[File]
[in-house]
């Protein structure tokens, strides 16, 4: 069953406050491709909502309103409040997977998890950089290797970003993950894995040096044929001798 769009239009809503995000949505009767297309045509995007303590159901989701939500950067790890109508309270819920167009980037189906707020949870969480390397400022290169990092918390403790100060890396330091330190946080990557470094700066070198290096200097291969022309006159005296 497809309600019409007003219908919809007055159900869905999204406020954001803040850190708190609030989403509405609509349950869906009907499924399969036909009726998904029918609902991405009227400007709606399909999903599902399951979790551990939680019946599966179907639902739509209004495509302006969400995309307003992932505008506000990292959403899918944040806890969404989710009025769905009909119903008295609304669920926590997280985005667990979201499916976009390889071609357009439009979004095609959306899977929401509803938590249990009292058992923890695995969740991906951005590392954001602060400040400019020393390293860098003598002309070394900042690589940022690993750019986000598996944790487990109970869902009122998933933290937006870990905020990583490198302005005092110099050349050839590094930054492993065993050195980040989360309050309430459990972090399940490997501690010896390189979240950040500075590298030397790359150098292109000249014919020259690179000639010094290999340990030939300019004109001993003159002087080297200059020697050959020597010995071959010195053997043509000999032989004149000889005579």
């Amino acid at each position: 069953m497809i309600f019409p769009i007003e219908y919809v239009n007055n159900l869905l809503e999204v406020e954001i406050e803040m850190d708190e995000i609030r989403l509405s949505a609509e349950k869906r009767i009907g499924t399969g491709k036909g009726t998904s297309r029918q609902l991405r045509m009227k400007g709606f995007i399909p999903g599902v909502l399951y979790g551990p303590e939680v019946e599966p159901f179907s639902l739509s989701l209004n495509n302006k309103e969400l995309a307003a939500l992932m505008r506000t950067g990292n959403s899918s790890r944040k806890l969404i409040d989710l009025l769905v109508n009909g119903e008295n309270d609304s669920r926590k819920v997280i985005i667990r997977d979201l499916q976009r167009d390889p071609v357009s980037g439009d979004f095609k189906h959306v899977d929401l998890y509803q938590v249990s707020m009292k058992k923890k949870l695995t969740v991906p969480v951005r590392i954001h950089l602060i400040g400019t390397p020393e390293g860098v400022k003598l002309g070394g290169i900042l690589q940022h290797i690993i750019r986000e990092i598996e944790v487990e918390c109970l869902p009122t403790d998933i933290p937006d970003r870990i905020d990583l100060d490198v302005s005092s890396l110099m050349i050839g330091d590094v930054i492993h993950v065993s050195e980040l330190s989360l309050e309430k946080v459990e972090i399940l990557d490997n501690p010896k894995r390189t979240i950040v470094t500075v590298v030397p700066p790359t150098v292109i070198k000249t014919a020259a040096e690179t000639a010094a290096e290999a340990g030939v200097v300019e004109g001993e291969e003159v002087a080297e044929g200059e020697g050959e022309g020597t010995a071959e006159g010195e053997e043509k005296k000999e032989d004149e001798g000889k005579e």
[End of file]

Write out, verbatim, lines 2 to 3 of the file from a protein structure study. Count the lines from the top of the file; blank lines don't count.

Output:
């Protein structure tokens, strides 16, 4: 069953406050491709909502309103409040997977998890950089290797970003993950894995040096044929001798 769009239009809503995000949505009767297309045509995007303590159901989701939500950067790890109508309270819920167009980037189906707020949870969480390397400022290169990092918390403790100060890396330091330190946080990557470094700066070198290096200097291969022309006159005296 497809309600019409007003219908919809007055159900869905999204406020954001803040850190708190609030989403509405609509349950869906009907499924399969036909009726998904029918609902991405009227400007709606399909999903599902399951979790551990939680019946599966179907639902739509209004495509302006969400995309307003992932505008506000990292959403899918944040806890969404989710009025769905009909119903008295609304669920926590997280985005667990979201499916976009390889071609357009439009979004095609959306899977929401509803938590249990009292058992923890695995969740991906951005590392954001602060400040400019020393390293860098003598002309070394900042690589940022690993750019986000598996944790487990109970869902009122998933933290937006870990905020990583490198302005005092110099050349050839590094930054492993065993050195980040989360309050309430459990972090399940490997501690010896390189979240950040500075590298030397790359150098292109000249014919020259690179000639010094290999340990030939300019004109001993003159002087080297200059020697050959020597010995071959010195053997043509000999032989004149000889005579």
């Amino acid at each position: 069953m497809i309600f019409p769009i007003e219908y919809v239009n007055n159900l869905l809503e999204v406020e954001i406050e803040m850190d708190e995000i609030r989403l509405s949505a609509e349950k869906r009767i009907g499924t399969g491709k036909g009726t998904s297309r029918q609902l991405r045509m009227k400007g709606f995007i399909p999903g599902v909502l399951y979790g551990p303590e939680v019946e599966p159901f179907s639902l739509s989701l209004n495509n302006k309103e969400l995309a307003a939500l992932m505008r506000t950067g990292n959403s899918s790890r944040k806890l969404i409040d989710l009025l769905v109508n009909g119903e008295n309270d609304s669920r926590k819920v997280i985005i667990r997977d979201l499916q976009r167009d390889p071609v357009s980037g439009d979004f095609k189906h959306v899977d929401l998890y509803q938590v249990s707020m009292k058992k923890k949870l695995t969740v991906p969480v951005r590392i954001h950089l602060i400040g400019t390397p020393e390293g860098v400022k003598l002309g070394g290169i900042l690589q940022h290797i690993i750019r986000e990092i598996e944790v487990e918390c109970l869902p009122t403790d998933i933290p937006d970003r870990i905020d990583l100060d490198v302005s005092s890396l110099m050349i050839g330091d590094v930054i492993h993950v065993s050195e980040l330190s989360l309050e309430k946080v459990e972090i399940l990557d490997n501690p010896k894995r390189t979240i950040v470094t500075v590298v030397p700066p790359t150098v292109i070198k000249t014919a020259a040096e690179t000639a010094a290096e290999a340990g030939v200097v300019e004109g001993e291969e003159v002087a080297e044929g200059e020697g050959e022309g020597t010995a071959e006159g010195e053997e043509k005296k000999e032989d004149e001798g000889k005579e």